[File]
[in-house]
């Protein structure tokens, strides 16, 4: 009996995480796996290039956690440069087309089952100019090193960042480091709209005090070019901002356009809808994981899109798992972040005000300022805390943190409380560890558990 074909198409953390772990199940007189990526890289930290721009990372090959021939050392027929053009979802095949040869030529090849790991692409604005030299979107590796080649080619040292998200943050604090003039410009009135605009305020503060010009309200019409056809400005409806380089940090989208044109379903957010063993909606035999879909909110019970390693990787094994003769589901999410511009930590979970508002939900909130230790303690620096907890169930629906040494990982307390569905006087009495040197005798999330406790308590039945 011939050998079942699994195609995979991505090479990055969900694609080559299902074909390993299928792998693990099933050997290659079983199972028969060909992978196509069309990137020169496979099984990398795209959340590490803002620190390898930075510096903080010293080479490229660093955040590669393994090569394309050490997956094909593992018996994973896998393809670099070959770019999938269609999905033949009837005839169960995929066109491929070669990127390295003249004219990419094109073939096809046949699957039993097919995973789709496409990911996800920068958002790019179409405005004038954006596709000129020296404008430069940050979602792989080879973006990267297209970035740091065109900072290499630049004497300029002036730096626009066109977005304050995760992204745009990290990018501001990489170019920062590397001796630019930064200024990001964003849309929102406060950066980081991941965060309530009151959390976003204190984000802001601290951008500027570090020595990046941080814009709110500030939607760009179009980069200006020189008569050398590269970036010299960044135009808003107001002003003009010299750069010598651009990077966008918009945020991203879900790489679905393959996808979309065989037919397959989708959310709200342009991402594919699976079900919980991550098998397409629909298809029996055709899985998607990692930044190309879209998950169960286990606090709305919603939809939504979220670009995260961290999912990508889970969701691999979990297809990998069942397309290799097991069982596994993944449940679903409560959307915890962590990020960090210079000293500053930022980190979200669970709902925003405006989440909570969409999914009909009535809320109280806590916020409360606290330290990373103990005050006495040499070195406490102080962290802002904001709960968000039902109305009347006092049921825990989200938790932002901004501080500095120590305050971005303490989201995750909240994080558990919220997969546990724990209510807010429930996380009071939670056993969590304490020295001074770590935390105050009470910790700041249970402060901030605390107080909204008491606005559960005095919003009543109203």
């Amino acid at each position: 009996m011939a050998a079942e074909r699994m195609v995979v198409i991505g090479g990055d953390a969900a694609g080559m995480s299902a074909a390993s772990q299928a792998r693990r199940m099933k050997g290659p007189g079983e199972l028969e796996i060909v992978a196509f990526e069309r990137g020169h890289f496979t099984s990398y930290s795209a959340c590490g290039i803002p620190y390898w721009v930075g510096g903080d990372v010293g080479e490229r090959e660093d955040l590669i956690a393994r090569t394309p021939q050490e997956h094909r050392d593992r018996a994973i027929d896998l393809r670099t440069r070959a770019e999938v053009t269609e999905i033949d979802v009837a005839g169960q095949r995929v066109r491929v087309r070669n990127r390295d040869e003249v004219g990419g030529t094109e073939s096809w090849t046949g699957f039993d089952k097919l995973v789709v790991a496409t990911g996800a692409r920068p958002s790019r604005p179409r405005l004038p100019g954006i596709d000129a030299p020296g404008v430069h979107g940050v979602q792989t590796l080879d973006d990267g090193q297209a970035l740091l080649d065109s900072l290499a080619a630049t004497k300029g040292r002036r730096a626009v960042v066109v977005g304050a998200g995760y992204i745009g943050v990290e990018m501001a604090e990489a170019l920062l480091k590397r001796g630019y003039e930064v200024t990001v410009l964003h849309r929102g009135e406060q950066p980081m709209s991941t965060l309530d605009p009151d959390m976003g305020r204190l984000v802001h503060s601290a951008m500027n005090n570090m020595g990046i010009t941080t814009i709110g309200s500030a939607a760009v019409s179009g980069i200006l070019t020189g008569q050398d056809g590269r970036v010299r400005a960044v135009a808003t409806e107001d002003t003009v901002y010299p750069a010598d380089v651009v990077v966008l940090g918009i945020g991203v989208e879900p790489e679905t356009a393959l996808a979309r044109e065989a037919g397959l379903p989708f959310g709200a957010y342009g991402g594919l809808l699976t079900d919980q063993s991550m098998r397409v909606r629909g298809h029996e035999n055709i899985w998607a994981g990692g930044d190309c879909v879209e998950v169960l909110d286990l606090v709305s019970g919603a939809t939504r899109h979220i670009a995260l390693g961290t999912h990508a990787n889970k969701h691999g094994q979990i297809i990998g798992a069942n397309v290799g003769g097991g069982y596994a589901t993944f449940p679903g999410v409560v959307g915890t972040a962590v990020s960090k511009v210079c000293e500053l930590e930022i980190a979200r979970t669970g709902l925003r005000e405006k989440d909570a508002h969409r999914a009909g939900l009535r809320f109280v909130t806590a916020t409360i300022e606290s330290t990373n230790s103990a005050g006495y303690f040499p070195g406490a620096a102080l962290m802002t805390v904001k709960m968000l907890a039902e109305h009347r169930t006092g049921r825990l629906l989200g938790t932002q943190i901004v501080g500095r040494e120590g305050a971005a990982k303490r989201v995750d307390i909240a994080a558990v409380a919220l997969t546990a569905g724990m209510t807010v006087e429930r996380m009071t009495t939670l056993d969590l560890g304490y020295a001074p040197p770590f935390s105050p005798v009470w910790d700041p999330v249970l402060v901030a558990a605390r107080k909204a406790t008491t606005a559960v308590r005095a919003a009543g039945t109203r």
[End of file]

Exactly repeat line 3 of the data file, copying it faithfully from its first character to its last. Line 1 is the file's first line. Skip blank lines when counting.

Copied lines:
């Amino acid at each position: 009996m011939a050998a079942e074909r699994m195609v995979v198409i991505g090479g990055d953390a969900a694609g080559m995480s299902a074909a390993s772990q299928a792998r693990r199940m099933k050997g290659p007189g079983e199972l028969e796996i060909v992978a196509f990526e069309r990137g020169h890289f496979t099984s990398y930290s795209a959340c590490g290039i803002p620190y390898w721009v930075g510096g903080d990372v010293g080479e490229r090959e660093d955040l590669i956690a393994r090569t394309p021939q050490e997956h094909r050392d593992r018996a994973i027929d896998l393809r670099t440069r070959a770019e999938v053009t269609e999905i033949d979802v009837a005839g169960q095949r995929v066109r491929v087309r070669n990127r390295d040869e003249v004219g990419g030529t094109e073939s096809w090849t046949g699957f039993d089952k097919l995973v789709v790991a496409t990911g996800a692409r920068p958002s790019r604005p179409r405005l004038p100019g954006i596709d000129a030299p020296g404008v430069h979107g940050v979602q792989t590796l080879d973006d990267g090193q297209a970035l740091l080649d065109s900072l290499a080619a630049t004497k300029g040292r002036r730096a626009v960042v066109v977005g304050a998200g995760y992204i745009g943050v990290e990018m501001a604090e990489a170019l920062l480091k590397r001796g630019y003039e930064v200024t990001v410009l964003h849309r929102g009135e406060q950066p980081m709209s991941t965060l309530d605009p009151d959390m976003g305020r204190l984000v802001h503060s601290a951008m500027n005090n570090m020595g990046i010009t941080t814009i709110g309200s500030a939607a760009v019409s179009g980069i200006l070019t020189g008569q050398d056809g590269r970036v010299r400005a960044v135009a808003t409806e107001d002003t003009v901002y010299p750069a010598d380089v651009v990077v966008l940090g918009i945020g991203v989208e879900p790489e679905t356009a393959l996808a979309r044109e065989a037919g397959l379903p989708f959310g709200a957010y342009g991402g594919l809808l699976t079900d919980q063993s991550m098998r397409v909606r629909g298809h029996e035999n055709i899985w998607a994981g990692g930044d190309c879909v879209e998950v169960l909110d286990l606090v709305s019970g919603a939809t939504r899109h979220i670009a995260l390693g961290t999912h990508a990787n889970k969701h691999g094994q979990i297809i990998g798992a069942n397309v290799g003769g097991g069982y596994a589901t993944f449940p679903g999410v409560v959307g915890t972040a962590v990020s960090k511009v210079c000293e500053l930590e930022i980190a979200r979970t669970g709902l925003r005000e405006k989440d909570a508002h969409r999914a009909g939900l009535r809320f109280v909130t806590a916020t409360i300022e606290s330290t990373n230790s103990a005050g006495y303690f040499p070195g406490a620096a102080l962290m802002t805390v904001k709960m968000l907890a039902e109305h009347r169930t006092g049921r825990l629906l989200g938790t932002q943190i901004v501080g500095r040494e120590g305050a971005a990982k303490r989201v995750d307390i909240a994080a558990v409380a919220l997969t546990a569905g724990m209510t807010v006087e429930r996380m009071t009495t939670l056993d969590l560890g304490y020295a001074p040197p770590f935390s105050p005798v009470w910790d700041p999330v249970l402060v901030a558990a605390r107080k909204a406790t008491t606005a559960v308590r005095a919003a009543g039945t109203r």